The Peruvian government has allowed deported left-wingers to take their seats in the constituent assembly which will begin on 28th July.
SV EXT Socialist Revolutionary party member arriving at government building
SV Two officials entering building
SV Left Alliance leader Hugo Blanco being carried on shoulders to Congress building
SVINT Arrival of Popular Christian Party leader Luis Bedova Reyes
SV INT Arrival of Leonidas Rodriguez Figueroa, leader of Socialist Revolutionary Party
SV INT Arrival of Victor Raul Haya de la Torre, leader of Popular Revolutionary Alliance (4 shots, including crowd applauding)
SV Swearing in of Haya by Bedova
GV EXT Demonstrators trying to storm Congress gates, police using tear gas
SV People running down street pursued by armoured police vehicle (3 shots)
SV Man being taken away by armed police (2 shots)
SV TILT DOWN Police massed on steps of building
Script is copyright Reuters Limited. All rights reserved
Background: The Peruvian government has allowed deported left-wingers to take their seats in the constituent assembly which will begin on 28th July. At the assembly's preparatory commission, the 100 winning candidates were formally handed their credentials. The elections, the first in the military-ruled country for 15 years, have returned Victor Raul Haya de la Torre, leader of the moderate right-wing American Popular Revolutionary Alliance (APRA) as victor. His party, however, have not achieved sufficient seats for a clear majority.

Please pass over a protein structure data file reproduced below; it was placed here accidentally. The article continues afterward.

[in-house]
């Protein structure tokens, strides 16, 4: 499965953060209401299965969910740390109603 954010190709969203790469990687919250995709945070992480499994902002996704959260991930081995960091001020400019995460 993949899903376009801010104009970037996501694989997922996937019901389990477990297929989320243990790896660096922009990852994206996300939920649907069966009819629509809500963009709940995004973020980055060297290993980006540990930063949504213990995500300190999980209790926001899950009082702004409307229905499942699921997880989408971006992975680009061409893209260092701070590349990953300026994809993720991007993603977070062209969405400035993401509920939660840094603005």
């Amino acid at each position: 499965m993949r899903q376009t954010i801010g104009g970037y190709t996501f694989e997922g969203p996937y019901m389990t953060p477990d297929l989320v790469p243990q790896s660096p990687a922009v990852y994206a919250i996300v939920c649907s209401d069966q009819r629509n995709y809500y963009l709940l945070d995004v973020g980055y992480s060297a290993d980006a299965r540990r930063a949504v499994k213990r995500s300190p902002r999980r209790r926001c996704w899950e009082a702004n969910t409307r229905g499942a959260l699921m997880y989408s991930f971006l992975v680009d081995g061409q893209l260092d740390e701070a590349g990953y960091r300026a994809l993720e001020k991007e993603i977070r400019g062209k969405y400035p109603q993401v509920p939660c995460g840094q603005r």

SYNOPSIS: During the election seven revolutionaries were deported, and there had been fears that certain opponents of the military regime who were elected, might not actually be allowed back into the country, or that they would be arrested. But these fears proved unfounded.
Former guerrilla Hugo Blanco who leads an alliance of groups formed into the Popular, Worker, Student and Farmer's Front (FORCEP) surprised pundits by coming third with 12 per cent of votes. Second came Luis Bedova Reyes Popular Christian party with 26 per cent. Bedova's ambition is to be President. Leonidas Rodriguez Figueroa, leader of the Socialist Revolutionary Party, was one of those exiled. He was arrested as he finished voting.
The veteran, 83-year-old, Victor Raul Haya de la Torre, has been a front runner in peruvian politics for more than 50 years. With 36 per cent of the vote, his Popular American Revolutionary Alliance (APRA) will have to negotiate with the right-wing Popular Christian Party of Dr. Bedoya.
At this session the two politicians' job was to swear each other in.
At the Congress gates, the teachers who have been on strike since June 8th, for an increase in wages were restrained by tear gas.
In an effort to show that their intention to return the country to civil rule is serious, the military government announced that former guerrilla leader Gonzalo Fernandez Gasco and other jailed politicians and other jailed politicians and labour leaders are to be freed. Peru faces massive problems. Earlier this year the International Monetary Fund scrapped its agreement with Peru which had failed to meet targets for an economic stabilisation programme. Tougher measures resulted in rioting which killed 20 people.